By Dan Goodin
25th February 2009
As a security auditor for 11 years, Adriel Desautels has written his
share of vulnerability advisories, but never one like the one he issued
Tuesday for a software package made by a small Vermont company called
In the course of penetration testing a client's website, Desautels, who
is CTO of security consulting firm Netragard, says he discovered that
CAMAS - the marketing name for Cambium's content management system - was
riddled with vulnerabilities that made its customers' websites
susceptible to breaches that could reveal administrator passwords and
other sensitive data. No small deal since a significant percentage of
Cambium's clients are banks, credit unions, and health care providers.
Of course, discoveries like these are a dime a dozen. What was
unprecedented - at least for Desautels - was the amount of time it took
to publish his findings: Almost 18 months from the time of discovery.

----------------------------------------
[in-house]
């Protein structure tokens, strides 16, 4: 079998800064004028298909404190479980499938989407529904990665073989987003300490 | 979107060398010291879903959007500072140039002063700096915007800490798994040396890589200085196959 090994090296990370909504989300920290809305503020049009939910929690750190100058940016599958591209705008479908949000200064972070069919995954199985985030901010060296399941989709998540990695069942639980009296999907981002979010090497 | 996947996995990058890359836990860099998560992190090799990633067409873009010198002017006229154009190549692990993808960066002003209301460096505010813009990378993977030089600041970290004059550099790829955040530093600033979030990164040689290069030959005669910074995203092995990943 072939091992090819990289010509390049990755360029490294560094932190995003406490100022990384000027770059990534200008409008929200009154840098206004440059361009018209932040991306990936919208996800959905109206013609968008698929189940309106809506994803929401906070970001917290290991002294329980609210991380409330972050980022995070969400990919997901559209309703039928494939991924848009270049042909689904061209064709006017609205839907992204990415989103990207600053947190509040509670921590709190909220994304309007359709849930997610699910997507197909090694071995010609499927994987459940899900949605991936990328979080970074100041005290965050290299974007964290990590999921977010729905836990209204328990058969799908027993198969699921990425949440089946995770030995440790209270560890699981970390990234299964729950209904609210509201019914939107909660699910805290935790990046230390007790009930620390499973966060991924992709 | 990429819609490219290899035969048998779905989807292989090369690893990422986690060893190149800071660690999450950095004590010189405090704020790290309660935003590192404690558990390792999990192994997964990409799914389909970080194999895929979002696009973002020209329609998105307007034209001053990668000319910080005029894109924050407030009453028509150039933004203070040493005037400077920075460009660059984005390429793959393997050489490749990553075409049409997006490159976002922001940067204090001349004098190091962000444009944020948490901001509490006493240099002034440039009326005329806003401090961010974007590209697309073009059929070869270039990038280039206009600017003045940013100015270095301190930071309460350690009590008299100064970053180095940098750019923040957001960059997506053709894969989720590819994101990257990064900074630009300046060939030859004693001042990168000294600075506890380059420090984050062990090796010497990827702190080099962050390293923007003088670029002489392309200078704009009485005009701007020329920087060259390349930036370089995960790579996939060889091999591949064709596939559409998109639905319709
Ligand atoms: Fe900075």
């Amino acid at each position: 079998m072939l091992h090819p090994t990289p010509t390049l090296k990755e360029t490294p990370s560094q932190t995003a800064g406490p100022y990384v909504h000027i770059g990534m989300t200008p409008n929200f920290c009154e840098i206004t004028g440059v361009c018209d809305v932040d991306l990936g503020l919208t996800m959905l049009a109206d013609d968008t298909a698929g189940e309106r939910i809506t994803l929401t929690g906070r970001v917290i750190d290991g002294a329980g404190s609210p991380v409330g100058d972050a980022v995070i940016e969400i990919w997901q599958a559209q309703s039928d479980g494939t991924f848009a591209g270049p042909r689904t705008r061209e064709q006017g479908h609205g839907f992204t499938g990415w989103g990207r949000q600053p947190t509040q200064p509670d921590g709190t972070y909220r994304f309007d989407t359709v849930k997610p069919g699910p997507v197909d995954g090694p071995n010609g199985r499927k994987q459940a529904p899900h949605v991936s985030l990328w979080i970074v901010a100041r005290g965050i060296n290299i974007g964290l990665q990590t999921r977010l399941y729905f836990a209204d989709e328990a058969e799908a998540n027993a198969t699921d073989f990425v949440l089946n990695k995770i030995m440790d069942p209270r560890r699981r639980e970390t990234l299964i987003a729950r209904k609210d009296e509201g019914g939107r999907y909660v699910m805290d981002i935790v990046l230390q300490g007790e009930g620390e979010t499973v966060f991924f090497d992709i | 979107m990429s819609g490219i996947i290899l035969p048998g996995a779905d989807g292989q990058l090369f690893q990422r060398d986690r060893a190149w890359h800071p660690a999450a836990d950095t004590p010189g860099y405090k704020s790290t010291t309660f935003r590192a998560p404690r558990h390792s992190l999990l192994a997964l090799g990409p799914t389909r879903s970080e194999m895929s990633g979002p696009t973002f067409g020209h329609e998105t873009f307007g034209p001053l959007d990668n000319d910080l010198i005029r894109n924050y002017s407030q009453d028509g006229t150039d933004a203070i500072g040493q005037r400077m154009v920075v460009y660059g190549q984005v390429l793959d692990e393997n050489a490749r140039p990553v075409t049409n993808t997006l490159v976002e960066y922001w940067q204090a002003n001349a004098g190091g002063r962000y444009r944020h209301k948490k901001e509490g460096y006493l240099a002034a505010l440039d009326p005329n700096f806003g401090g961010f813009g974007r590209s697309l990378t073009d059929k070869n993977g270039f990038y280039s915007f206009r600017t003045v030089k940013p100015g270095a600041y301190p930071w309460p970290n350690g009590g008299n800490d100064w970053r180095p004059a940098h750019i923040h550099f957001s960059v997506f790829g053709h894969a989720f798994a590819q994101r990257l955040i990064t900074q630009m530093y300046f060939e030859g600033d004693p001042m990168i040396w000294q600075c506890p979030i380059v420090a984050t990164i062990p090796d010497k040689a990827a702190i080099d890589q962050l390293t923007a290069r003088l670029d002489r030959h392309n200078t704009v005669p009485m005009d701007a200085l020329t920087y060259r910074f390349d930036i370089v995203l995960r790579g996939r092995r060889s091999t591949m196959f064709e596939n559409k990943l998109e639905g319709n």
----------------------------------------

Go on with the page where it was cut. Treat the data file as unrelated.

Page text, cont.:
During most of that time, he says CAMAS customers who didn't take
special precautions - including Cambium Group itself, according to this
Google cache - were vulnerable to attacks known as SQL injections.
"I have no doubt what so ever that the vulnerability shown in the cached
link above is the exact same one that we alerted Scott Wells of in
August of 2007," Desautels wrote in an email to The Register, referring
to Cambium's president. "Scott Wells may have fixed the vulnerability in
our customer's instance of their Cambium Group Content Management
System, but he certainly did not fix the rest of his customers according
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